Sunday, 3 February 2013

Chris Barnes – Kangaroo Dundee - Brolga

I've just watched a documentary on BBC2 about this amazing man in Australia, Chris Barnes, who devotes his life to kangaroos.

Mr Barnes, who is in his 40s, started his new life 20 years ago after rescuing three joeys and realising they couldn't go back to the wild.
He built his own sanctuary in the Outback, single-handedly digging a 2.5 mile long trench and fixing more than 4,000 metres of chain-mesh to 450 hand-hammered fence posts.
He said: 'I'm not a rich man, I never have been so I decided to try and raise a bit of money stacking shelves and washing buses.
He says: 'I find, as a carer, that we I have a much better success rate if I give the babies lots of love.' He lets them sleep in his bed, right up against him where they can benefit from his warmth and breathing and heartbeat. Even Bondi Vet Chris Brown didn't know that they need contact/ love. When Bondi Vet rescued a joey whose mother had been run over, he took it home but instead of keeping it next to him all night like a kangaroo mother, he wrapped it up in a blanket by itself. Surprise, surprise, the joey died. Of course, Chris Barnes loses joeys too, but I think that mirroring their mother and having as much contact as possible (he lets the joeys lick his mouth) gives them the best possible chance. 

What a spiritual, mystical man Chris Barnes is: when he a finds female kangaroo lying on the side of the road, killed by a car, he checks for a baby and says: "I often say to the mum who's lying there: 'I'll look after your baby'. To me, it's like resurrecting life from death". He also eschews guns, preferring to humanely trap the dogs who come prowling around his kangaroo reserve, then he takes them to the dog rescue centre in Alice Springs.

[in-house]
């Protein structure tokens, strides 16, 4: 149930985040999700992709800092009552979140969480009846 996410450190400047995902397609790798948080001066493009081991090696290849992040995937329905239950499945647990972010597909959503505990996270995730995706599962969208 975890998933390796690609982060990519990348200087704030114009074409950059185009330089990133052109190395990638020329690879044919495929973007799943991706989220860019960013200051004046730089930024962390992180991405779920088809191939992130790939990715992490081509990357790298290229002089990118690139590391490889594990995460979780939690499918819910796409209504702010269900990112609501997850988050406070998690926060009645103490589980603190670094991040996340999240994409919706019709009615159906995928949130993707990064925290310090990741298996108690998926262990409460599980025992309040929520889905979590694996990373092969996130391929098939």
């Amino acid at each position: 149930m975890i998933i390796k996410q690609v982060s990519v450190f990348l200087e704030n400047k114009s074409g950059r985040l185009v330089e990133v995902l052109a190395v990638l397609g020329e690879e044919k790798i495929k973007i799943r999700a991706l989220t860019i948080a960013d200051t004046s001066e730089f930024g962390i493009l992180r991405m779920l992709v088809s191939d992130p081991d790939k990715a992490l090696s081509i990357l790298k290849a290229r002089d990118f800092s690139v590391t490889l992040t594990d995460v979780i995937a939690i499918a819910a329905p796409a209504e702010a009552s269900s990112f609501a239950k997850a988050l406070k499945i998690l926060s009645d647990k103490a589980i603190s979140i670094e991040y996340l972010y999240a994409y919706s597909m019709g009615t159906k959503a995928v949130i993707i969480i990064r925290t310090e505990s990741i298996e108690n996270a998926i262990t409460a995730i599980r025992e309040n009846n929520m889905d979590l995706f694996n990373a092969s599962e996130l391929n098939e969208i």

Chris Barnes said he'd like to meet a woman who understands that animals come first in his life - he's up feeding baby kangaroos at all hours of the day and night. Now that sounds right up my alley! The two activities that make me feel equally engaged and fulfilled are sitting in front of my computer writing, reading and researching, and working with animals as I did in Ecuador - feeding, cleaning, interacting. 

“I’m not interested in money or material possessions," he says in the documentary. As one commenter says: "he says he is not a rich man but in my mind he is far richer than the likes of donald trump etc." Hopefully the documentary will have increased publicity for him, and he will be able to afford running hot water. Twitter is now abounding with comments from women like "I want to marry Kangaroo Dundee. But only if he installs an inside toilet and a shoe rack", “My kind of man!” and "So cute! And the kangaroos. :-)"

Last month, I had the opportunity to wander around a shed full of goats who’d all had babies (most of them twins for some reason) and hold the kids. It was like holding puppies with hooves! So sweet with their soft pointy noses, stubby horns beginning to poke through, and their individual personalities – some docile and quiet, some feisty, chewing on your fingers with their gums. A few mothers had babies who’d died and a few babies had mothers who’d died. I will never eat lamb again. The golden goatherd dog who looks after them isn’t allowed to be touched by humans, which I think is misguided, and I sneaked in a few pats, which he absolutely appreciated. Every time I merely looked across the barn at him, he thumped his tail and smiled. He was so noble and wise.

POSTSCRIPT ~ Sunday 3 March 2013